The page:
RRAS static routing problem


P

p.j.le.r

A RAS server solution which has been running for several years on NT4
refuses to route with Win2k client and Win2k3 RRAS server.

We have:
- A PIX firewall between the back office LAN and a RAS LAN segment. It
performs static NAT between the two. The RAS LAN is 10.10.192/18. The
PIX is 10.10.200.192.

- A Win2k3 RRAS server, 10.10.200.194, with:
-- a static pool 10.10.200.0...15 for dial-in laptops, which work ok
-- a dial-in connection from an area office system consisting of a
couple of servers and a few terminals, on a subnet 10.10.225.64/26. At
the area office, a Win2k RAS client dials the RRAS server requesting
specific IP address 10.10.200.63.

After the first dial-up, a route add command:
route add 10.10.225.0 mask 255.255.255.0 10.10.200.63 if 0x10002
is issued from a command prompt. RRAS doesn't let me set this up as a
static route since the dial-up connection doesn't exist at the time.
On NT, it worked fine. The route survives successive dial-in sessions
both on NT and Win2k3

Extensive tests with ping and ethereal show that the problem is that
when the PIX does an ARP request for a 10.10.225 address, the RAS
server should respond since it has a route, but it doesn't. It worked
fine under NT.

Any ideas how to fix it?

Ta - Philip
 
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B

Bill Grant

Things changed a bit between NT and W2k. See KB 254231 (particularly
the note near the end).

Rather than using a script to add the route, you can use the technique
that LAn to LAN routing uses. Set up a demand-dial interface on the server
and link the route to the interface (using the static route interface). Then
dial up using the dd interface name as the username. (You will need to
create an account for it with dialup permissions). The connection will be
made to the dd interface and the route activated.

What you are really doing is using the dd interface name as a symbolic
name for the connection, so that you can link routes to it before the
connection is made. When you do connect the system adds the route (which has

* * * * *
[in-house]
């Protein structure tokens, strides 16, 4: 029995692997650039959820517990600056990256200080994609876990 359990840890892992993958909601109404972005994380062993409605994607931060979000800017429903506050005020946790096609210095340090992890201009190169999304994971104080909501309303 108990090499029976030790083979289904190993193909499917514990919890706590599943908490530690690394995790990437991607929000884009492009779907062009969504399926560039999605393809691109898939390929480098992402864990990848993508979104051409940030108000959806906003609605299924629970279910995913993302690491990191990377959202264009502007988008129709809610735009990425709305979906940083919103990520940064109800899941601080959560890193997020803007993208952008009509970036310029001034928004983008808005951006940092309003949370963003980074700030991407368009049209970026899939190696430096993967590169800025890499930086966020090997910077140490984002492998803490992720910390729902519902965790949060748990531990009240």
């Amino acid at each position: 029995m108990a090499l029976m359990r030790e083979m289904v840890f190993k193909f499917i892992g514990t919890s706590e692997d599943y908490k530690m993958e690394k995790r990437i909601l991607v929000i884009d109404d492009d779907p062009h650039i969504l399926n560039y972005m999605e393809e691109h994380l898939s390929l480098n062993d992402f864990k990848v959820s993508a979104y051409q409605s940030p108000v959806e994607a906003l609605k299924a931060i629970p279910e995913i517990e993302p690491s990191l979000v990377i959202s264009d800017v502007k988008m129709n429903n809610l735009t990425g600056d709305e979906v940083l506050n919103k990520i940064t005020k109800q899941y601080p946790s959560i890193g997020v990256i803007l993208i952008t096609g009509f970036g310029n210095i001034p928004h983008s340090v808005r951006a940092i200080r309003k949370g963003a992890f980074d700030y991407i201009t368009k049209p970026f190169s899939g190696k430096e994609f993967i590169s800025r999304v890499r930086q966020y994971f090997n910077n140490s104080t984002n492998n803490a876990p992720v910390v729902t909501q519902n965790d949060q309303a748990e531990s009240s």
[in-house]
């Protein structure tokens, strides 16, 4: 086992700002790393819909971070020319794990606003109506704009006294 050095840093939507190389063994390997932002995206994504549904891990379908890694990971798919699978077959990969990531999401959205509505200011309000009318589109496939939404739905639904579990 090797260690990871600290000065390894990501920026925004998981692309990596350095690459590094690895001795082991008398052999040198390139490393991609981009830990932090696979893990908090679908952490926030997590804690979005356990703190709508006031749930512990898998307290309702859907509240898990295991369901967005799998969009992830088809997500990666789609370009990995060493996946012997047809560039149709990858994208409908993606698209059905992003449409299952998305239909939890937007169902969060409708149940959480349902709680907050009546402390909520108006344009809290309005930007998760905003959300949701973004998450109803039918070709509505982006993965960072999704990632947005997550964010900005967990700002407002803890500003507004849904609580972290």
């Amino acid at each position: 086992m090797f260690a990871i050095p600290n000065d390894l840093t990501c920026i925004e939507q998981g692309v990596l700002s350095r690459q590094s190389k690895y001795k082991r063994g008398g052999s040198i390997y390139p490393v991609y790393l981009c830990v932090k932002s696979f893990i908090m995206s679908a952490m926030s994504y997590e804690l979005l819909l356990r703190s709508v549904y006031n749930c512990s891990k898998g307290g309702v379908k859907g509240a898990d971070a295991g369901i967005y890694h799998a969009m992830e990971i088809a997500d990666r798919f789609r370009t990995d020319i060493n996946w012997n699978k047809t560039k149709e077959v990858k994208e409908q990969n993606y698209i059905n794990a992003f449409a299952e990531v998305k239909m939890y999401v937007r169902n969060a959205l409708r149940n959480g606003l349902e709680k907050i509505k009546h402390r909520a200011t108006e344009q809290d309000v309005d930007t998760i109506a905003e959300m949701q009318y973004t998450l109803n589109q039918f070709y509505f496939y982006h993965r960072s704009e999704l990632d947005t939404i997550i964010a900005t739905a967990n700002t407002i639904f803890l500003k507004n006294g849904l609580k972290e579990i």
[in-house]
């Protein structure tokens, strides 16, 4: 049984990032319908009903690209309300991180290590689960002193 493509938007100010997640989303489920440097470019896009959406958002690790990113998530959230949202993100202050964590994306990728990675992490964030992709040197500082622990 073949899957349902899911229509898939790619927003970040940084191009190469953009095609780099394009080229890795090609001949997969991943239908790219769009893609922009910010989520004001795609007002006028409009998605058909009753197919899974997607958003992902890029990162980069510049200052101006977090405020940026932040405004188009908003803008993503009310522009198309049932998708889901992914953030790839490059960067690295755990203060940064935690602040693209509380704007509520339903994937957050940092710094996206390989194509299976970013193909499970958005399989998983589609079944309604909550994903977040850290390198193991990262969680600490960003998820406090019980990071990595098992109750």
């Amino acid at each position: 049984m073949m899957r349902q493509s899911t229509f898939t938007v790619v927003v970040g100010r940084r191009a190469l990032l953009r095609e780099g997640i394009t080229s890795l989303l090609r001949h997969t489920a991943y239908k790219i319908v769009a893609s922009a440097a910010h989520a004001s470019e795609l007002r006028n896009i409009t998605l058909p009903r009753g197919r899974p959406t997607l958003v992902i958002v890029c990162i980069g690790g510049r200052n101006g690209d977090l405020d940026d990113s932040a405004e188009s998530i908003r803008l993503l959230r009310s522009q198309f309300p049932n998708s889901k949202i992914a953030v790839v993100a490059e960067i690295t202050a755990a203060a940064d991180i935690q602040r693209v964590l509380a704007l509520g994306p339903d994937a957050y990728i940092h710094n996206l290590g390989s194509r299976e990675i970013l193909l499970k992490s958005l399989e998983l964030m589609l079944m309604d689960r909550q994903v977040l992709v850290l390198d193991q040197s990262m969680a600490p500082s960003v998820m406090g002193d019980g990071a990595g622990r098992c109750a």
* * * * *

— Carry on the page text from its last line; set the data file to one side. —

been stored in the registry) to the routing table.
 
P

p.j.le.r

Bill -

Thanks for an excellent reply. I eventually got a connection after
dissociating the dial-in user from the dial-in policy and configuring
the port for demand dial routing, but it still doesn't route - see
later. Also, I can't see how to independently enable/disable dial-in
and -out except by setting empty dial-out hours. And it seems there
ought to be a linkage between ports and interfaces, which eludes me.

Alternatively, couldn't I set up a static IP address and static route
in the dial-in properties of the user? I can get a connection like this
but as in the above config, the RAS server still fails to respond to
arp requests for the route. "Route print" shows the route. This config
might be preferable because the client needs to be easily
reconfigurable between roles as a dial-in router and a dial-in
application terminal.
 
B

Bill Grant

There is no problem with reconfiguring the client. If it dials in using
the demand-dial interface name, it connects as a router. If it dials in
using a name which does not match a demand-dial interface it connects as a
normal dialup client. That's how RRAS knows what type of connection to set
up.
 
B

Bill Grant

I should have added that the routing will only work if there is a static
route tied to the demand-dial interface and that you actually connect to
that interface.

A normal "dialup" client connection sets a default route to the RRAS
server, but the RRAS server itself only sets up a host route back to the
caller (so it won't route to the subnet behind the caller). You connect to
the default internal interface.

If you actually connect to the demand-dial interface you can get a
subnet route back through the connection.
 
P

p.j.le.r

I think I now have a much clearer understanding of RRAS, but the
problem seems to be more fundamental: the RRAS server is not responding
to ARP requests for IP addresses (within its LAN subnet) that it has a
route to.

The RRAS server and the firewall in front of it are 10.10.200.192 and
193, on a subnet with mask 255.255.192.0.

The PPP server is 10.10.200.0 and assigns 10.10.200.63 to the client.

The branch office is 10.10.225.64 mask 255.255.255.224, and a route to
it is associated with the PPP link. A netstat -r command shows the
route.

A branch office host pings the firewall. The echo request hits the
firewall which then issues an ARP request for the originator. The RRAS
server should respond, having a return route, but doesn't. Why???
This has been the basic problem all week.